"(2) All private insurance companies and organizations (stock and share holding, also mutual) upon issuance of this decree are subject to liquidation; former rural[*] (People's Soviet) and municipal mutual insurance organizations operating within the boundaries of the Russian Republic are hereby proclaimed the property of the Russian Socialist Federated Soviet Republic.
"(3) For the immediate organization of the insurance business and for the liquidation of parts of insurance institutions, which have become the property of the Russian Socialist Federated Soviet Republic, a Commission is established under the Supreme Soviet of National Economy, consisting of representatives of the Supreme Soviet of National Economy, the People's Commissariat of Commerce and Industry, Interior Affairs, the Commissar of Insurance and Fire Prevention, Finances, Labor, and State Control, and of Soviet Insurance Organizations (People's Soviet and Municipal Mutual).
"(4) The above-mentioned reorganization and liquidation of existing insurance organizations and institutions shall be accomplished not later than the first day of April 1919.
"(8) The present decree comes into force on the day of its publication."
The referee in the Moscow case found that, upon publication of this decree, all Russian insurance companies were prohibited from engaging in the insurance business in Russia; that they became subject to liquidation and were dissolved; that all of their assets in Russia became the property of the State; that, on publication of the decree, the directors of the companies lost all power to act as directors or conservators of the property, or to represent the companies in any way; and that the Russian Government became the statutory successor and domiciliary liquidator of companies whose property was nationalized.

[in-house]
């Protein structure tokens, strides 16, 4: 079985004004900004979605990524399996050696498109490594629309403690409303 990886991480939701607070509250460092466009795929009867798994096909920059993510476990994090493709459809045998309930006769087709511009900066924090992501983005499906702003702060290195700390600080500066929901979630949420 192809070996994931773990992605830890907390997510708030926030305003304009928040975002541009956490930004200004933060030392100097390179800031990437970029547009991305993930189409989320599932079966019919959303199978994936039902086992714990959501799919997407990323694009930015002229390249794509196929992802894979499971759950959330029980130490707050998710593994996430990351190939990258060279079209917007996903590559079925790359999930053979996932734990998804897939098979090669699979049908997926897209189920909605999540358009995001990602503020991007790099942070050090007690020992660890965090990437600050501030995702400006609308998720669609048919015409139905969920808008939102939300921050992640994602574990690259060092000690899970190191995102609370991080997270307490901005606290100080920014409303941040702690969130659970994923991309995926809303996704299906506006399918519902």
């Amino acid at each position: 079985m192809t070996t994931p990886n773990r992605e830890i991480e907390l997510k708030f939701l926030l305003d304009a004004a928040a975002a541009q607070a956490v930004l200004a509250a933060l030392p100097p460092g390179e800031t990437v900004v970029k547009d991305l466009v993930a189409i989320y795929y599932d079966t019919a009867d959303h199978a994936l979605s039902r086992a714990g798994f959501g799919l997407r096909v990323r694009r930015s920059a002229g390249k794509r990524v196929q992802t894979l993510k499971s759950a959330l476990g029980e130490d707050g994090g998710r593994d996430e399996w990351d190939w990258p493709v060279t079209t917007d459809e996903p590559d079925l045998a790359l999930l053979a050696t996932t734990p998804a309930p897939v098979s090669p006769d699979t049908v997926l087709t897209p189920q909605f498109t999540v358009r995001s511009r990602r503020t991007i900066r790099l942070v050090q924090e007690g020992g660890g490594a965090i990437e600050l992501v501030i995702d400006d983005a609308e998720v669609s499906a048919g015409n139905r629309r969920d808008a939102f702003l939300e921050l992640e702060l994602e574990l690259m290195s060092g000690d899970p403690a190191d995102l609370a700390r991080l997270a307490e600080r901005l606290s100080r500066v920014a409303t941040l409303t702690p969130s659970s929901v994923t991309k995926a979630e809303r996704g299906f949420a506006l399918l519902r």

"A printed copy of a statute, or other written law, of another state, or of a territory, or of a foreign country, or a printed copy of a proclamation, edict, decree or ordinance, by the executive power thereof, contained in a book or publication purporting or proved to have been published by the authority thereof, or proved to be commonly admitted as evidence of the existing law in the judicial tribunal thereof, is presumptive evidence of the statute, law, proclamation, edict, decree or ordinance. The unwritten or common law of another state, or of a territory, or of a foreign country, may be proved as a fact by oral evidence. The books of reports of cases adjudged in the courts thereof must also be admitted as presumptive evidence of the unwritten or common law thereof. The law of such state or territory or foreign country is to be determined by the court or referee and included in the findings of the court or referee or charged to the jury, as the case may be. Such finding or charge is subject to review on appeal. In determining such law, neither the trial court nor any appellate court shall be limited to the evidence produced on the trial by the parties, but may consult any of the written authorities above named in this section, with the same force and effect as if the same had been admitted in evidence."
"I have the honor to inform you that it is the understanding of the Government of the United States that the Government of the Union of Soviet Socialist Republics considers that by and upon the formation of the Union of Soviet Socialist Republics and the adoption of the Constitution of 1923 of the Union of Soviet Socialist Republics, the Union of Soviet Socialist Republics acquired the right to dispose of the property, rights, or interests therein located abroad of all corporations and companies which had theretofore been nationalized by decrees of the constituent republics or their predecessors.